Id. at 320-321, 98 S. Ct. at 1824 (emphasis added).

 Clearly, the application presented to Magistrate Havas made such a showing. The administrative plan relied upon by O.S.H.A. in its warrant application is designed to select for inspection industries with "the greatest potential for health problems." CPL 2.25B, Appendix A. The selection formula is based on research data on the hazardous substances identified with each industry classification, the number of employees potentially exposed to those substances, and the severity of potential adverse health effects. Id. Utilizing this data, O.S.H.A.'s National Office ranks the industries and then generates lists of the establishments in each industry classification within the regions administered by the various O.S.H.A. Area Offices. Id., I.2.a. The Area Offices, in turn, place establishments on an "inspection register," selecting businesses from the list for the area in consecutive order until they have reached their quota of inspections for the fiscal year. Id., I.2.b. & I.1.b. Every worksite on the register is inspected, unless it falls within certain specified exceptions. Id., I.1.c.(2).

 Unquestionably, this procedure precludes the arbitrary selection of Ingersoll-Rand or any other particular business facility. The precise order in which the establishments on the register are inspected is left to the determination of the Area Office in accordance with the "efficient use of available resources," Id. I.1.c.(1), but Plaintiff surely cannot argue that the decision to inspect its facility in January rather than in July violates the standard set forth in Barlow's. The steps outlined above were detailed in the O.S.H.A. Instruction CPL 2.25B that was attached to Mr. Renner's application. Renner cited the applicable sections in his affidavit, and stated that the instruction procedures were followed in this case. Perhaps the application could have enumerated and explained these steps with more clarity, but that complaint is hardly grounds for invalidating the warrant.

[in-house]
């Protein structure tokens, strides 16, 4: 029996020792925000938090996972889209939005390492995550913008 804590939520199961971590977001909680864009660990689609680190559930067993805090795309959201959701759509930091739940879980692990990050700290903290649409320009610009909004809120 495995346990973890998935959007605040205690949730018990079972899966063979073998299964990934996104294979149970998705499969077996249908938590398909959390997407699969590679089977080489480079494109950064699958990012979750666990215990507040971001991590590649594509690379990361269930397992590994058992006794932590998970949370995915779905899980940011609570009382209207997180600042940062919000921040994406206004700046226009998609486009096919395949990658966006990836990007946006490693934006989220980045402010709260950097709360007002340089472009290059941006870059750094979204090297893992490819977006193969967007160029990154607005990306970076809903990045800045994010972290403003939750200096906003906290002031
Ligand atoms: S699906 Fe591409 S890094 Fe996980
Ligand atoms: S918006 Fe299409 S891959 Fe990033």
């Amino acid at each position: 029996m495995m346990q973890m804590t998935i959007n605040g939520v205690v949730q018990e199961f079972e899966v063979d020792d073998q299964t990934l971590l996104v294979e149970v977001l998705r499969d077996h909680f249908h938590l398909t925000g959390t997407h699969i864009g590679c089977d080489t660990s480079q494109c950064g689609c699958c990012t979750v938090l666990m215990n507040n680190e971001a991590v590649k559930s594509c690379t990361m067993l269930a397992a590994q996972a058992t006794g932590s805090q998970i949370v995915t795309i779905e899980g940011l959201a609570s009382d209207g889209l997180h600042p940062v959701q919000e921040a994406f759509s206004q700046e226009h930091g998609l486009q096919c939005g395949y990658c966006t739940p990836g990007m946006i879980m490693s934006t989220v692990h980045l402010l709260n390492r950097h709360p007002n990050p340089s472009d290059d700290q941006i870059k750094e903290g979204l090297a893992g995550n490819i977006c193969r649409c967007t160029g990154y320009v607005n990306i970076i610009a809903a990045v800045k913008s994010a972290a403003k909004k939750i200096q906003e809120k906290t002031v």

Plaintiff's reliance on Matter of Urick Property, 472 F. Supp. 1193 (W.D.Pa.1979) is misplaced. In Urick, the Area Office was proceeding in accordance with an administrative plan that allotted only one inspection from among all of the foundries in the region. Additional information was necessary, therefore, to insure that the selection of the particular foundry was based on neutral, non-arbitrary criteria. Id. at 1195. Such an individualized showing would be superfluous in the instant situation in which every facility on the register is inspected. Random selection of a worksite pursuant to a rationally and neutrally designed industry-wide investigation, like the one undertaken here, has been specifically held to establish the requisite probable cause. See Stoddard Lumber Co., Inc. v. Marshall, 627 F.2d 984, 988 (9th Cir. 1980). See also Chicago Aluminum Castings Co. v. ...